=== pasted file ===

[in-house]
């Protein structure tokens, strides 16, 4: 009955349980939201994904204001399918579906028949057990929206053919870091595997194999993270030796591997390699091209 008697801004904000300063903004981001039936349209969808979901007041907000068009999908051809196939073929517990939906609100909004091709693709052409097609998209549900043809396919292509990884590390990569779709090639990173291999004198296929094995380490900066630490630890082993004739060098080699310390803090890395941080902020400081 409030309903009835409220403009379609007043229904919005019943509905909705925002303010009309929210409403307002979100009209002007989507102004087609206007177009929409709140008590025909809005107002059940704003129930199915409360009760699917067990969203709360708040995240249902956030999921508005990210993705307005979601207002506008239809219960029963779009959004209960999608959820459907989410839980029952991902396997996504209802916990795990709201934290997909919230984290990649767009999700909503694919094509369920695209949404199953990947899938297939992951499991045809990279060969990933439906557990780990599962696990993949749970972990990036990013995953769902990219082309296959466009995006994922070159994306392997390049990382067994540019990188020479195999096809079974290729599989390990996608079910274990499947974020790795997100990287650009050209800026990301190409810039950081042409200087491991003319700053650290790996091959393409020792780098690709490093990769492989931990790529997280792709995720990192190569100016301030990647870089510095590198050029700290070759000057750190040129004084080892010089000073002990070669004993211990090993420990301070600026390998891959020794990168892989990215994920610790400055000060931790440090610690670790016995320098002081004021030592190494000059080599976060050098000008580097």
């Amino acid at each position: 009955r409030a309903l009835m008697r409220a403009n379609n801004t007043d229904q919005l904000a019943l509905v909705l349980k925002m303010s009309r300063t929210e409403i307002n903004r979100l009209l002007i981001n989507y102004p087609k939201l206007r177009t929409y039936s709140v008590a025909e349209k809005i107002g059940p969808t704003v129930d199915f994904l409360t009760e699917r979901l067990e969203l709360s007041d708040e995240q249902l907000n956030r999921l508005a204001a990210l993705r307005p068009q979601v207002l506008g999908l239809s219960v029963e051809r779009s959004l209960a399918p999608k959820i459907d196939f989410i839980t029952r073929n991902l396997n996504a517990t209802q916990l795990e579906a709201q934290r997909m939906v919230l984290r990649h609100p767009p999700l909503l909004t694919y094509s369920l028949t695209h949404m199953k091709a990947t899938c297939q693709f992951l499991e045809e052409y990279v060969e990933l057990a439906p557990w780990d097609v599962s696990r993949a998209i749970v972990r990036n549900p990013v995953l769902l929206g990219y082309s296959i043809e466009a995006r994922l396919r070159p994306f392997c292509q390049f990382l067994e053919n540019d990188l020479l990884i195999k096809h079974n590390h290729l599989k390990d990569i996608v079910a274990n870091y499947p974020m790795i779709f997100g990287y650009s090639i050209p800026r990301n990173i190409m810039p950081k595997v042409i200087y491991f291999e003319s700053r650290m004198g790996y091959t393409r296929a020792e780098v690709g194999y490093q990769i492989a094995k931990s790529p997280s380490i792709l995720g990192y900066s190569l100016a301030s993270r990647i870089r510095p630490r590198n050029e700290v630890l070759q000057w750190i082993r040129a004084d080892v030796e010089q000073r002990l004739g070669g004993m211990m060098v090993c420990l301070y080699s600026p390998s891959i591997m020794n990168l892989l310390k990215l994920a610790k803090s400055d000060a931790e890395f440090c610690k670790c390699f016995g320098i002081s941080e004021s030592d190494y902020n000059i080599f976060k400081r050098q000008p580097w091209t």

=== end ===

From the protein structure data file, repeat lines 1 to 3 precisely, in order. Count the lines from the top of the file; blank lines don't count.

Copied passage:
[in-house]
């Protein structure tokens, strides 16, 4: 009955349980939201994904204001399918579906028949057990929206053919870091595997194999993270030796591997390699091209 008697801004904000300063903004981001039936349209969808979901007041907000068009999908051809196939073929517990939906609100909004091709693709052409097609998209549900043809396919292509990884590390990569779709090639990173291999004198296929094995380490900066630490630890082993004739060098080699310390803090890395941080902020400081 409030309903009835409220403009379609007043229904919005019943509905909705925002303010009309929210409403307002979100009209002007989507102004087609206007177009929409709140008590025909809005107002059940704003129930199915409360009760699917067990969203709360708040995240249902956030999921508005990210993705307005979601207002506008239809219960029963779009959004209960999608959820459907989410839980029952991902396997996504209802916990795990709201934290997909919230984290990649767009999700909503694919094509369920695209949404199953990947899938297939992951499991045809990279060969990933439906557990780990599962696990993949749970972990990036990013995953769902990219082309296959466009995006994922070159994306392997390049990382067994540019990188020479195999096809079974290729599989390990996608079910274990499947974020790795997100990287650009050209800026990301190409810039950081042409200087491991003319700053650290790996091959393409020792780098690709490093990769492989931990790529997280792709995720990192190569100016301030990647870089510095590198050029700290070759000057750190040129004084080892010089000073002990070669004993211990090993420990301070600026390998891959020794990168892989990215994920610790400055000060931790440090610690670790016995320098002081004021030592190494000059080599976060050098000008580097």
């Amino acid at each position: 009955r409030a309903l009835m008697r409220a403009n379609n801004t007043d229904q919005l904000a019943l509905v909705l349980k925002m303010s009309r300063t929210e409403i307002n903004r979100l009209l002007i981001n989507y102004p087609k939201l206007r177009t929409y039936s709140v008590a025909e349209k809005i107002g059940p969808t704003v129930d199915f994904l409360t009760e699917r979901l067990e969203l709360s007041d708040e995240q249902l907000n956030r999921l508005a204001a990210l993705r307005p068009q979601v207002l506008g999908l239809s219960v029963e051809r779009s959004l209960a399918p999608k959820i459907d196939f989410i839980t029952r073929n991902l396997n996504a517990t209802q916990l795990e579906a709201q934290r997909m939906v919230l984290r990649h609100p767009p999700l909503l909004t694919y094509s369920l028949t695209h949404m199953k091709a990947t899938c297939q693709f992951l499991e045809e052409y990279v060969e990933l057990a439906p557990w780990d097609v599962s696990r993949a998209i749970v972990r990036n549900p990013v995953l769902l929206g990219y082309s296959i043809e466009a995006r994922l396919r070159p994306f392997c292509q390049f990382l067994e053919n540019d990188l020479l990884i195999k096809h079974n590390h290729l599989k390990d990569i996608v079910a274990n870091y499947p974020m790795i779709f997100g990287y650009s090639i050209p800026r990301n990173i190409m810039p950081k595997v042409i200087y491991f291999e003319s700053r650290m004198g790996y091959t393409r296929a020792e780098v690709g194999y490093q990769i492989a094995k931990s790529p997280s380490i792709l995720g990192y900066s190569l100016a301030s993270r990647i870089r510095p630490r590198n050029e700290v630890l070759q000057w750190i082993r040129a004084d080892v030796e010089q000073r002990l004739g070669g004993m211990m060098v090993c420990l301070y080699s600026p390998s891959i591997m020794n990168l892989l310390k990215l994920a610790k803090s400055d000060a931790e890395f440090c610690k670790c390699f016995g320098i002081s941080e004021s030592d190494y902020n000059i080599f976060k400081r050098q000008p580097w091209t």